Until I saw Cirque du Soleil’s show, TOTEM, I never knew the human body was capable of so much. Ruki and I were thrilled to be invited to the opening night of the famous Montréal circus.
‘Meet me by the giant turtle,’ I texted Ruki. Not a sentence you expect to be writing, but then again, this was a magical evening. Walking up from the 57 tram, you see the huge bigtop at Flemington Racecourse, beckoning you to come closer. The forecort had the enormous moving turtle, stilt-walkers blowing huge bubbles, a graffiti artist painting a mural, and of course, the red carpet. Inside the tent were hundreds of flutes of champagne for the drinking, both before and during intermission. A wonderful touch.
Onto the show. How to capture the movement of acrobats in words? The gasps of the audience, the laughs, the sensation of holding your breath as you watch a death-defying one-handed twirl off a trapeze? One of the best parts of TOTEM is how everyone — and I mean everyone — has a good seat. With a semicircular stage jutting out from the wall, there’s not a bad vantagepoint in the house. The slanted stage opens up in the middle, becoming a platform, a boat, a spaceship. With different tricks of lighting, the stage became a beach, a river, a marsh. The set designer designer deserves a standing ovation.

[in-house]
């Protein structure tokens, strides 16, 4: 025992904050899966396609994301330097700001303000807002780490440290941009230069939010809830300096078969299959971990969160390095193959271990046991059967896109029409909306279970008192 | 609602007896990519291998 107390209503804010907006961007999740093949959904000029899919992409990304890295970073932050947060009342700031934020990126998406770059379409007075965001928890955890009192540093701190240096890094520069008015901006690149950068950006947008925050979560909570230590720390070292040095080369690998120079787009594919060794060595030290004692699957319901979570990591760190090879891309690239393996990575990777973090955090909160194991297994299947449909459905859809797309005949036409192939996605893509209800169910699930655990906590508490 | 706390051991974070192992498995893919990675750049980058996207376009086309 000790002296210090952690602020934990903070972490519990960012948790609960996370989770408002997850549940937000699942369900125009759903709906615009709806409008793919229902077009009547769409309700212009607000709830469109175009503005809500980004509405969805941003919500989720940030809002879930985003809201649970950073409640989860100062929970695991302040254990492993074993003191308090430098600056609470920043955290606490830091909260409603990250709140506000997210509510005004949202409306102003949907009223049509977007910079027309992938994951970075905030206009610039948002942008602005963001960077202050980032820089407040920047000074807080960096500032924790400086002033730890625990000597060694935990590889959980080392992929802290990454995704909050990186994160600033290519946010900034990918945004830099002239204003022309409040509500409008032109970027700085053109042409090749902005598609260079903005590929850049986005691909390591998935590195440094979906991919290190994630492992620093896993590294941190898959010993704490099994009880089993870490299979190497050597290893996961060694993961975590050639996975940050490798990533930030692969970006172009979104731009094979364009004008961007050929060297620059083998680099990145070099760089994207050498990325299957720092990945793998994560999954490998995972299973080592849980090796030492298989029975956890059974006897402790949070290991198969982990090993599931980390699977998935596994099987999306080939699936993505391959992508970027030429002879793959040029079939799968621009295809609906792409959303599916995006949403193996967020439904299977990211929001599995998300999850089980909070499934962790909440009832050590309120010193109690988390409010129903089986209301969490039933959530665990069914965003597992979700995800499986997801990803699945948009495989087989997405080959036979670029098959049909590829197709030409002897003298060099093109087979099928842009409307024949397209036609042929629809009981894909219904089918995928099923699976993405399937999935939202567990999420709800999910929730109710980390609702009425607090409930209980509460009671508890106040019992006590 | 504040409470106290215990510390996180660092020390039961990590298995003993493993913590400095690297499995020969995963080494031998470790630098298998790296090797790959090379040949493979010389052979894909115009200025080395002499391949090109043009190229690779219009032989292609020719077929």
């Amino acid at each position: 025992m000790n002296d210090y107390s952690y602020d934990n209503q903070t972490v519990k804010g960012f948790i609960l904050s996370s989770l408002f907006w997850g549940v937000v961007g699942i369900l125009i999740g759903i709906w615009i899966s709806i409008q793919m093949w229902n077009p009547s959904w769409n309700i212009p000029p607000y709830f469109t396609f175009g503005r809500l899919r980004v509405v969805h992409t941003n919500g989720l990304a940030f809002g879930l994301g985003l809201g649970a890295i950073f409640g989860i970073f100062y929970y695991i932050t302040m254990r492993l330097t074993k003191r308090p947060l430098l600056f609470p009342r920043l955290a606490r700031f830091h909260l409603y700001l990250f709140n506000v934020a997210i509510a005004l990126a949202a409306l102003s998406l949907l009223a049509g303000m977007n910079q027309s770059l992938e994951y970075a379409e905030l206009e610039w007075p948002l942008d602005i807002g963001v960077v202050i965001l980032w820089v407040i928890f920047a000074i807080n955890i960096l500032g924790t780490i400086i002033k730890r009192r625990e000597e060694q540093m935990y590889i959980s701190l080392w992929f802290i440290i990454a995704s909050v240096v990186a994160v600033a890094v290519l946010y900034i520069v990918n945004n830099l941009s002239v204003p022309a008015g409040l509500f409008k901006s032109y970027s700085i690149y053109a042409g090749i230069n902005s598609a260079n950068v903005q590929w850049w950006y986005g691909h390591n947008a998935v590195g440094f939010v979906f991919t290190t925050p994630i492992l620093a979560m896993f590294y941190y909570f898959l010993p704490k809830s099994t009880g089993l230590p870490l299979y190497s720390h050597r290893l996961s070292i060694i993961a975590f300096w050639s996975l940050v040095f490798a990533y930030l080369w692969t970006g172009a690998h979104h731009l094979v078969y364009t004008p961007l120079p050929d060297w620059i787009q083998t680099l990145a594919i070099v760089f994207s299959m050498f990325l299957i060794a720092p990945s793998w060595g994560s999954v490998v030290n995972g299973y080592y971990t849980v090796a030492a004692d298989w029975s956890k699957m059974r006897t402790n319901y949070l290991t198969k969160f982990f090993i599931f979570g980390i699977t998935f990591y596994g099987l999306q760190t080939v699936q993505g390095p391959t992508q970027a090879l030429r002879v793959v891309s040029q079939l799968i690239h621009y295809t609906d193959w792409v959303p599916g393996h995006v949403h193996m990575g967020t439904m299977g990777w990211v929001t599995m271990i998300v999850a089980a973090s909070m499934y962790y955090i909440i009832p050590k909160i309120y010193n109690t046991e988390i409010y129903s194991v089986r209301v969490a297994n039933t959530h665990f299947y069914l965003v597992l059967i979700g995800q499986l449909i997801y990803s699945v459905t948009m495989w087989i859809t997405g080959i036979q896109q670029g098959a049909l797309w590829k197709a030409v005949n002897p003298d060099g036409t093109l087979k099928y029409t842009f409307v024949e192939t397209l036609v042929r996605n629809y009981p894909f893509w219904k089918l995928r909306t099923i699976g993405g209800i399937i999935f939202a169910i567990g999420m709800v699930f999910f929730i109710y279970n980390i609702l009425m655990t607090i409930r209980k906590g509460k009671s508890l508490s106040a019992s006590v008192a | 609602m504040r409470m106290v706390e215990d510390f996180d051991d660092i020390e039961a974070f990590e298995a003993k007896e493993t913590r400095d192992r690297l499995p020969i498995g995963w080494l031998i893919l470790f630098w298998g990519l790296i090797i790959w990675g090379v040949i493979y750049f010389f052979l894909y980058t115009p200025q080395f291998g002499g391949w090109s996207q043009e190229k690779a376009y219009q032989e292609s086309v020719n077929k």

Billed as ‘a fascinating journey into the evolution of mankind,’ a lot of the branding is associated with cultures around the world. This showcased itself in the excellent costumes: there were Southwestern Native American fancydancers (aka ‘Amerindian Dancers’) and Inuit-looking characters wrapped up in white furs, alongside a bevvy of acrobats and strongmen resplendent in Kabuki-style makeup. The ‘evolution’ theme came to the fore from the beginning: acrobats dressed as frogs leapt about in almost inhuman form, as did later on, when several monkeys took to the stage.
There was a little something for everyone: trapeze, gymnastic bars, hula hoops, unicycles. For comic relief, a stock Italian character took to the stage every so often. The four-year-old in front of us shrieked in laughter every time he came on. My favourites were:
- Unicyclists with bowls: These five Chinese women on super-tall unicyles managed to some how stay up and to catch metal bowls on their heads as they flung them to each other. I wonder how long they had to practice to get it perfect.
- Hoop dancers: I’ve taken a few hula hoop classes — so I know how hard it is to keep one in the air, let along a dozen small rings. It was also neat how they played off the Native American powwow theme.
- Roller skates: arriving by canoe in Inuit-esque furred costumes, it took me a minute to realise the couple were wearing rollerskates. This allowed them to do stunts so amazing my hand was over my mouth for half the performance.
This is circus at the top of its game, the likes of which you’ve never seen. (And at The Plus Ones, we love us some circus.) I can’t stop talking about TOTEM to everyone I see, telling them how worthwhile it is. Go see it. You’ll be amazed, entertained, mezmerised, energised, enthused, and wowed — until you run out of superlatives.